Cameron is campaigning to keep the UK in what he calls "a reformed EU" after having won a series of concessions form EU leaders at their summit in February. He was forced into calling a referendum because of rising Euroskepticism — including a huge increase in support for anti-EU UK Independence Party (UKIP) — as well as deep divisions within his own Conservative party.
Why the Government believes we are stronger, safer and better off in the EU — a new website with key facts: https://t.co/d918Xqgi0h— David Cameron (@David_Cameron) April 6, 2016
The lead campaign groups have not yet been designated and — when they are — they have a legal cap of US$9.85 million — which the government campaign exceeds.
The UK Government has announced it is to spend US$13 million sending out leaflets to every household which critics say is a deliberate act to push the case for remaining. The government website stated:
"The leaflet sets out the facts, explains why the government believes a vote to remain in the EU is in the best interests of the UK, and shows some of the choices the country would face if it were to leave. It also encourages the public to register to vote by the 7 June and directs them to where they can do this."
Outside Regulated Period
However, the Electoral Commission told Sputnik that there was nothing to stop the government sending out the leaflets, as it is being done ahead of the regulated period.
"The Electoral Commission is responsible for regulating the rules on spending in the run-up to the EU Referendum. The rules on spending apply during the regulated period which start on 15 April and ends on polling day, 23 June. The rules exclude spending that is met out of public funds, which includes spending by the government on the government information booklet."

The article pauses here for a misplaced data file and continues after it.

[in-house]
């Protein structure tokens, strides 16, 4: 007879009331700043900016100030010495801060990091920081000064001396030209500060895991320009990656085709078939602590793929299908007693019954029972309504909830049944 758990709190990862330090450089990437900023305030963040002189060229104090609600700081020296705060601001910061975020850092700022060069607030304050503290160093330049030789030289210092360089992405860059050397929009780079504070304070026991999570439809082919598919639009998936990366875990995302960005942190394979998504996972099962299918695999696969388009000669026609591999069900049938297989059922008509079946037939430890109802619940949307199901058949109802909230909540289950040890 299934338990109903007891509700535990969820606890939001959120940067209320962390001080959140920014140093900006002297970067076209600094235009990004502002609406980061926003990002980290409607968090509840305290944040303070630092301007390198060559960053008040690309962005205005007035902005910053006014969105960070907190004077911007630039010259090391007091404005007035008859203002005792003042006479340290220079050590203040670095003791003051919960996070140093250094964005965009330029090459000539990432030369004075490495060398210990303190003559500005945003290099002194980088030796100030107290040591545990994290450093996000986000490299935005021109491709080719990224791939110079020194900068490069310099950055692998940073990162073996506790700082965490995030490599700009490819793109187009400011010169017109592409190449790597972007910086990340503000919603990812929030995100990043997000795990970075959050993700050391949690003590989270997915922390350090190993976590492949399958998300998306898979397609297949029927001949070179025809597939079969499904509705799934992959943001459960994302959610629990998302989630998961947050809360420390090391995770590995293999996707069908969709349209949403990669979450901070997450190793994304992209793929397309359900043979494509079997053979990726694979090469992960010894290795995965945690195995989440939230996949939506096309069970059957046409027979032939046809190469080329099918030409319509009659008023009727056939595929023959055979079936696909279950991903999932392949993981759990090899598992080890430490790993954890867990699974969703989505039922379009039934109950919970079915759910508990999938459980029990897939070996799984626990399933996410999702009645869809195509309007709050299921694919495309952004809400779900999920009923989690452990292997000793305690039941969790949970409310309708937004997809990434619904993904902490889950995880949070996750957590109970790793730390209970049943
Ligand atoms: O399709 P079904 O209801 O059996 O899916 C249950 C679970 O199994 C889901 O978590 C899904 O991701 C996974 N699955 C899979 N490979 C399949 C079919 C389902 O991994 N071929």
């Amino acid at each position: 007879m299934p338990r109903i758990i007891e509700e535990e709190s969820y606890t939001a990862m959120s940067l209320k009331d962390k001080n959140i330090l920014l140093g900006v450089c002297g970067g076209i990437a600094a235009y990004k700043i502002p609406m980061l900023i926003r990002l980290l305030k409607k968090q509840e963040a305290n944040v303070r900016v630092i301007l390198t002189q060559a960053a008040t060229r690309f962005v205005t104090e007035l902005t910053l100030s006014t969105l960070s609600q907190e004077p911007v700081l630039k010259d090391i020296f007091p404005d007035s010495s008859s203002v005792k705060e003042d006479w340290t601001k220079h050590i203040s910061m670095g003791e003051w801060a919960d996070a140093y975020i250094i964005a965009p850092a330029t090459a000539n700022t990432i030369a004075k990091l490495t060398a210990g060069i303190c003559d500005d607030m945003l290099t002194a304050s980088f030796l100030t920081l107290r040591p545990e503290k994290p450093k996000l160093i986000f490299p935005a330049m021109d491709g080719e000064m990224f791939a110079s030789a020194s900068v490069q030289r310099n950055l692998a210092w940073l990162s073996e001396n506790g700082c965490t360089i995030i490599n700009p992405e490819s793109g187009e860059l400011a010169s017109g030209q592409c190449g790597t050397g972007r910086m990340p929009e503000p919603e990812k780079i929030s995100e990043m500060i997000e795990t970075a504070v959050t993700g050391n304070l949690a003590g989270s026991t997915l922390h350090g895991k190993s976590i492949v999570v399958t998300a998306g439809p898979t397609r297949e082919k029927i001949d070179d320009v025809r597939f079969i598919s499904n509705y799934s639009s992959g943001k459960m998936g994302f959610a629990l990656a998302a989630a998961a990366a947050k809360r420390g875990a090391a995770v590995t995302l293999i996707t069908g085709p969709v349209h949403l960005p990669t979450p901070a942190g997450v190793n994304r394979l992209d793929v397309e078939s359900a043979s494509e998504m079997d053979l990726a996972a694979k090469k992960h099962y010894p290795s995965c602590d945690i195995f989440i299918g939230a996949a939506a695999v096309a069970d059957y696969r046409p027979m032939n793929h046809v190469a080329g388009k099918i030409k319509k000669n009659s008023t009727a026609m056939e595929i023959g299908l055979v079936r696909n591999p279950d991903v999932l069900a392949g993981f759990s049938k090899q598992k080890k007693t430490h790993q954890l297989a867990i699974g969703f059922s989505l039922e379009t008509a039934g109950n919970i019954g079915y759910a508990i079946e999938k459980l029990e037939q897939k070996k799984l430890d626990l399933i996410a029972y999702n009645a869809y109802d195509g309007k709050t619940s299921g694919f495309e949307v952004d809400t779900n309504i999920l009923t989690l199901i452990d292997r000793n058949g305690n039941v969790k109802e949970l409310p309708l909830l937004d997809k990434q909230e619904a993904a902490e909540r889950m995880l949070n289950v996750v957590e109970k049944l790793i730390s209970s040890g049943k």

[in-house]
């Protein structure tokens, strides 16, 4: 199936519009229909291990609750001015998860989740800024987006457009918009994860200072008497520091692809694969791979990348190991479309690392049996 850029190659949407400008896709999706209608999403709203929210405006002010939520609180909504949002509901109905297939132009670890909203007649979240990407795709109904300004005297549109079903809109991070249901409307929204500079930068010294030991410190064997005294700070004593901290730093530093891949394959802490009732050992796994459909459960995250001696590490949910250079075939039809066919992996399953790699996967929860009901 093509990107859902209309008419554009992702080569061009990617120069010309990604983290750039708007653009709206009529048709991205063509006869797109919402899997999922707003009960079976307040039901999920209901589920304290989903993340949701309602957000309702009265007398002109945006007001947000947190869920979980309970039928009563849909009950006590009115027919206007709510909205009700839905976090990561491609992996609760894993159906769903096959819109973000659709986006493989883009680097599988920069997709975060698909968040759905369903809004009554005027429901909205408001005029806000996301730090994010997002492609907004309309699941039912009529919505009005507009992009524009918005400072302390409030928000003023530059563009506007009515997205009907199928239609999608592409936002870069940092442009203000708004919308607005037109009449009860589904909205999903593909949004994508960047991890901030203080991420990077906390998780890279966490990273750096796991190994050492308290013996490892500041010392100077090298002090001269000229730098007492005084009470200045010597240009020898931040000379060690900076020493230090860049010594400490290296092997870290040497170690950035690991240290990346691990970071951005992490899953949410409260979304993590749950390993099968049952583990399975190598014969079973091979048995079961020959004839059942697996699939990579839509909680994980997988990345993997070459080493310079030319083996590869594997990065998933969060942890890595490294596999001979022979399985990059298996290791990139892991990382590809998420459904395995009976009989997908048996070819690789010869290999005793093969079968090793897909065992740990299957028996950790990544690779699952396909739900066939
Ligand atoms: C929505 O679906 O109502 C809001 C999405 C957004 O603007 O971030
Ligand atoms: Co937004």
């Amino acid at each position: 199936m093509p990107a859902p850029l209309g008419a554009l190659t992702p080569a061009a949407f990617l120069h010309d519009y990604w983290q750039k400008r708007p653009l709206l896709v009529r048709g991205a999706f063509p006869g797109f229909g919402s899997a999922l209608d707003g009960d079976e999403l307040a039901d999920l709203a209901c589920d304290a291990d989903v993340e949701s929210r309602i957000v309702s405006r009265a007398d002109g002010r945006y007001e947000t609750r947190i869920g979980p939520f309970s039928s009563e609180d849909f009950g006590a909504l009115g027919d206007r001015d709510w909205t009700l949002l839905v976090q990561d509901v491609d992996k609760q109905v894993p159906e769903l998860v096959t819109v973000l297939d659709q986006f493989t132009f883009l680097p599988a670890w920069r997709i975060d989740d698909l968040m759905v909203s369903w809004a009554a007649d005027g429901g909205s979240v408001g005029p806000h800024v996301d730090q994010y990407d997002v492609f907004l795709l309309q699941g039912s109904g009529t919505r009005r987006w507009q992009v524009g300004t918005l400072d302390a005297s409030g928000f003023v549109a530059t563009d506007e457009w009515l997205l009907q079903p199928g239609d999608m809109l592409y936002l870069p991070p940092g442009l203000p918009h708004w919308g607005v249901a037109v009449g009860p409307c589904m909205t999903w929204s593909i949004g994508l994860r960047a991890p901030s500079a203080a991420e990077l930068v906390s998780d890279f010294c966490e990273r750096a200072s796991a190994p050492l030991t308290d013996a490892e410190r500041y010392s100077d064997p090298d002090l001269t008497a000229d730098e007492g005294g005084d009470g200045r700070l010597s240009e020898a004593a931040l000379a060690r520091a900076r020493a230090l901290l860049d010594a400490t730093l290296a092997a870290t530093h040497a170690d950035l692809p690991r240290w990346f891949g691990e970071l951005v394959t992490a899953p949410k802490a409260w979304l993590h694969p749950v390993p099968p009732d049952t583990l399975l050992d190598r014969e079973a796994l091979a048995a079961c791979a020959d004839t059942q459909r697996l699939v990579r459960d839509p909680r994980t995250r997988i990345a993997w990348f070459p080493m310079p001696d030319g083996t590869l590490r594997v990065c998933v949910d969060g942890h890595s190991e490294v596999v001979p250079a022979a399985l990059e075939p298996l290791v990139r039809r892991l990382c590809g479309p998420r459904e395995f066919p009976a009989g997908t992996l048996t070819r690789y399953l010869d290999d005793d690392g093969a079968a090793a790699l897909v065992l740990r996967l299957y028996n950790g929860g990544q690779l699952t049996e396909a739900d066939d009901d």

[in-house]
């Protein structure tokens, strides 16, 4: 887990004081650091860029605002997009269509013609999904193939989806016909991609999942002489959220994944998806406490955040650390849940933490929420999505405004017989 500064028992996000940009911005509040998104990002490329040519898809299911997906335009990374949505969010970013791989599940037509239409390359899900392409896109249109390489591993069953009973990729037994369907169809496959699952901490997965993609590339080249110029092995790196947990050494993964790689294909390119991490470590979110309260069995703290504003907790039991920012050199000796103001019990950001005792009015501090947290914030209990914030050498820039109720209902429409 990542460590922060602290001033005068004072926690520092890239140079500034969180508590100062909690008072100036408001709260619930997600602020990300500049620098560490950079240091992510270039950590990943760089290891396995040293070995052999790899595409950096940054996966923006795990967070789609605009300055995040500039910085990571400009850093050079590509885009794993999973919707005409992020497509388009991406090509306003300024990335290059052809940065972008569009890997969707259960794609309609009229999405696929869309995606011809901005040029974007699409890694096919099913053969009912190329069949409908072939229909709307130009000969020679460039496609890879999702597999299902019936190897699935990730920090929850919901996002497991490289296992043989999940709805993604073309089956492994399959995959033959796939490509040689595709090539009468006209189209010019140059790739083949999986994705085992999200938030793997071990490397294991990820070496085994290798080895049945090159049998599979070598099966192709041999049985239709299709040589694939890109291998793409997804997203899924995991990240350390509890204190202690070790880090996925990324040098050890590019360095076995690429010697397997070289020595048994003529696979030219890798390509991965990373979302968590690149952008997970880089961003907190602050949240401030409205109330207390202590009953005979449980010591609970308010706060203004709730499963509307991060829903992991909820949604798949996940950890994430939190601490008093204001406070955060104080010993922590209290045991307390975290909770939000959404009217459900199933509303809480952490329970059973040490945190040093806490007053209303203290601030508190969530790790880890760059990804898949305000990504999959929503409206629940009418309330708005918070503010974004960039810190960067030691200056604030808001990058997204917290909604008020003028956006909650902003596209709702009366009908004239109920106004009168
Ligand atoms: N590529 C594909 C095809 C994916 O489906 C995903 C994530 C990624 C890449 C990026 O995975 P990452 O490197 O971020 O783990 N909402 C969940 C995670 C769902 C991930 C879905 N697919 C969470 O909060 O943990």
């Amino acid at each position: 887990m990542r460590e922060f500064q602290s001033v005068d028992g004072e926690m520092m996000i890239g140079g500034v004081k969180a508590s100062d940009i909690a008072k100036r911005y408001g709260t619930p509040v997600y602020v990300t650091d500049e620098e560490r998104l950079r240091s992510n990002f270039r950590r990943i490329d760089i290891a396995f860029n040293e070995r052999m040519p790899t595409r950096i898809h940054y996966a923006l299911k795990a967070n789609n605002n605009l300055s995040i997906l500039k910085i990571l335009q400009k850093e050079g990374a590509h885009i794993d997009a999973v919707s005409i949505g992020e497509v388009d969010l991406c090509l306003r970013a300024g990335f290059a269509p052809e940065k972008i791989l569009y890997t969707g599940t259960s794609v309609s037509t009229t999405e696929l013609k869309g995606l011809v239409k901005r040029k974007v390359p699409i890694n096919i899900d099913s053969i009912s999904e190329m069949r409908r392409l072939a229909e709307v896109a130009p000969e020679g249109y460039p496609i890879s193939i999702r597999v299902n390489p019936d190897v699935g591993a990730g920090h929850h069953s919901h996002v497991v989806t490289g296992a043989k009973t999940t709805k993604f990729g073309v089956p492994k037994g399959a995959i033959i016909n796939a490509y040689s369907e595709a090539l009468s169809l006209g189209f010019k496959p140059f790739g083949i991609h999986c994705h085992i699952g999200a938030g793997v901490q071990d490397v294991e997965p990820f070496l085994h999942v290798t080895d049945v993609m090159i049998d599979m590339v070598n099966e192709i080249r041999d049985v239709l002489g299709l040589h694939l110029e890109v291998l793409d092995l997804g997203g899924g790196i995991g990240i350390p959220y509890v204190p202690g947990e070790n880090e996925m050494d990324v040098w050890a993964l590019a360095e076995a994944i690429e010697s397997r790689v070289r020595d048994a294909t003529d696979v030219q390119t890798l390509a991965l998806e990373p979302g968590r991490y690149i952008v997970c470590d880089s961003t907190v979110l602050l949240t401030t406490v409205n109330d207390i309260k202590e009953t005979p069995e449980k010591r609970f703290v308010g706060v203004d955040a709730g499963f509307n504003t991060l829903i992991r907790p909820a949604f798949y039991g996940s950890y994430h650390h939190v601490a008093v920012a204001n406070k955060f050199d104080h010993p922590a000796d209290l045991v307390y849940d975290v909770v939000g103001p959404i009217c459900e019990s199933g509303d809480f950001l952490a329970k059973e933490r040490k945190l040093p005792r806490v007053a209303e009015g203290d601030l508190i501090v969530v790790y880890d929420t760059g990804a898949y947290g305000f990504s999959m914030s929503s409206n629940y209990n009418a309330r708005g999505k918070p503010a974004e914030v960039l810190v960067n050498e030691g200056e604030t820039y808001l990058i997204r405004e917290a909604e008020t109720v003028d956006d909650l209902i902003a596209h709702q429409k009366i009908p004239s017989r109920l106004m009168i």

"After the referendum on Scottish independence the Electoral Commission recommended that governments should conduct no taxpayer funded advertising activity during the regulated period. However, Parliament decided not to put any legal restrictions on government activity until 28 days before the poll, the 27th May. These are the same rules that were in place for other recent referendums," the Electoral Commission told Sputnik.
Vote Leave spokesman Robert Oxley said:
"Number Ten is trying to distract the media's attention from the issue of whether the Prime Minister's family money is kept in offshore trusts. The Government promised that it would not take on the lead role in the referendum, so it's disgraceful that they're spending taxpayers' money which could go to the NHS on EU propaganda instead."
Vote Leave campaigners pointed to a government denial in September, that it would pay for propaganda. Europe Minister David Lidington, told lawmakers:
"We have no intention of legislating to allow the government to do things such as mailshots, paid advertising or leafleting."
The government is also launching a pro-EU standalone website EUreferendum.gov.uk which will feature the leaflet online and provide further information to the public.